The importance of trauma-informed care for children and young people

      • Maybo News
      • Expert Insights
    • 24.04.23

    When you’re working in education, care or the health sector, you’re likely to meet children who have experienced different types of trauma. Studies show that around half to two-thirds of young people have either experienced or witnessed at least one traumatic event by the age of 16. 

    Trauma can have a lasting impact, but the more your team knows what to look out for and how to help, the better the outcome for the child. A trauma-informed approach can help you give young people the support that they need to live happier, healthier lives.

    What is trauma?

    Trauma is the impact of a deeply stressful event, or series of events, which overwhelms a person’s ability to cope. People can be traumatised by something that happens to them or something that they see or learn about happening to someone else. 

    There are three main causes of trauma: 

    • A single event: anything from a broken bone to a natural disaster or the unexpected death of a friend.
    • An ongoing and inescapable situation: such as poverty, neglect or abuse.
    • A breakdown of interpersonal relationships: this is particularly linked to children and young people because they’re more reliant on others for safety and survival. 

    Every person’s reaction to their experience will differ, both immediately and in the longer term. So it’s important to be able to understand the symptoms of trauma, especially when it comes to a young person’s emotions and behaviour. Because if it remains unrecognised and unresolved, it can negatively impact just about every part of their life. 

    The impact of psychological trauma

    Research has shown that children and young people who experience trauma often stay in a state of high alert, believing that they’re under threat even if they’re not. This heightened state can lead to a reduced capacity to learn and develop, as the ‘thinking’ part of the brain gives way to the ‘survival’ part of the brain – the part that prompts the flight, fight or freeze response. 

    You might notice increased emotional outbursts such as crying, shouting, unpredictable behaviour or physical aggression. Or children may become more withdrawn, staying away from people or stopping activities that they previously enjoyed. They may be more jumpy, or find it hard to focus. And if they believe that the perceived threat comes from those around them, they can struggle to trust adults and make friends. This can make the school environment very difficult, leading to a greater chance of truancy, refusal and exclusion.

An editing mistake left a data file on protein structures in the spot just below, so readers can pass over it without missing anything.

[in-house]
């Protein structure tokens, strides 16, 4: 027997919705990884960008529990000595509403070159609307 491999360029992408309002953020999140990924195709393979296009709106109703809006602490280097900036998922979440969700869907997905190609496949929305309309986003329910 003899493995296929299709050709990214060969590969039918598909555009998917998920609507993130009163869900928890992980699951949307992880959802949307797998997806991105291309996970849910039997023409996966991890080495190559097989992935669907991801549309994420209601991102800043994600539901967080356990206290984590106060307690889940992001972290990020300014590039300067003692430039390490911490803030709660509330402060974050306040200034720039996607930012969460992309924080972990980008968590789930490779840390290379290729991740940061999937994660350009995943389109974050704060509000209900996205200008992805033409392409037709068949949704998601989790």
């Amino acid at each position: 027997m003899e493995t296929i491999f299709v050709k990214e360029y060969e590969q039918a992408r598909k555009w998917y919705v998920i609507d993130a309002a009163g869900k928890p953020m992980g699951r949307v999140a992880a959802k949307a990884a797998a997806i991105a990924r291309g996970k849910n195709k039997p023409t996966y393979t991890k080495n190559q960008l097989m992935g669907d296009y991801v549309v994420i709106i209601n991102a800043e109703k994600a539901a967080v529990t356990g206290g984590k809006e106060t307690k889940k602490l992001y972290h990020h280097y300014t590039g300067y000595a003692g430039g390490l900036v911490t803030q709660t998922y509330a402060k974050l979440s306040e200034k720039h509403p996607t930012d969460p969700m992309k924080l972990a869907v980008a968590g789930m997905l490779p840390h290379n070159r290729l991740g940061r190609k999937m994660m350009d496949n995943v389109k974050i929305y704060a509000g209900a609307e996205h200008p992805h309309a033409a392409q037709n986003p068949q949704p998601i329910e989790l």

In the longer term, unresolved trauma can make people more prone to depression and anxiety, and more likely to indulge in risky behaviours such as vaping, drug taking and excessive alcohol consumption. There’s also an increased risk of self-harm and suicide. The constant threat response puts a lot of stress on the body too, leading to a greater risk of things like diabetes, obesity, heart disease and cancer.

    It’s clear that recognising the signs of trauma in young people, and understanding the right action to support them, has the potential to change the trajectory of their entire lives. The next step is to assess the child in a way that minimises the chance of re-traumatisation and starts the process of healing.

    Taking a trauma-informed approach

    Most children will have some level of difficulty dealing with a distressing event. Their reaction will depend on a range of factors, including their age, life experience, how much control they had over the event and the level of adult support. 

    Many young people will struggle to talk about their experiences. They might not want to remember it; they might feel embarrassed or ashamed; they might not trust adults enough to open up to them. 

    A trauma-informed team can create an environment that helps children and young people feel safe enough to talk, play, engage and connect with the world around them. Over time, this builds a full picture of their experiences, which means teams have the best chance of empowering the young person to be future oriented rather than focused on survival. It can also be the first step in nurturing more positive relationships, as they learn to trust the people around them. 

    As this trust builds, and the young person starts to process their trauma, it also presents an opportunity to develop their resilience. With the right support, they can learn new skills and strategies to cope with adversity and challenges more effectively, protecting themselves from re-traumatization in the future. This means they’ll be better prepared to manage difficulties as they grow and develop, starting with a more successful school experience. And this can set their entire lives on a more positive path.

    How Maybo can help

    Our online course, Understanding trauma and trauma-informed approaches in Children and Young People, offers a starting point for anyone who supports children and young people affected by trauma.

    No knowledge or experience is required, and you can do the eLearning programme at any time that suits you. It’s a practical and engaging way to provide trauma-awareness training, whether it’s for individuals or your whole workforce. Start your journey to becoming a trauma-informed organisation today.


    Get in touch

    If you would like to discuss how we can help you please get in touch with one of our experts today

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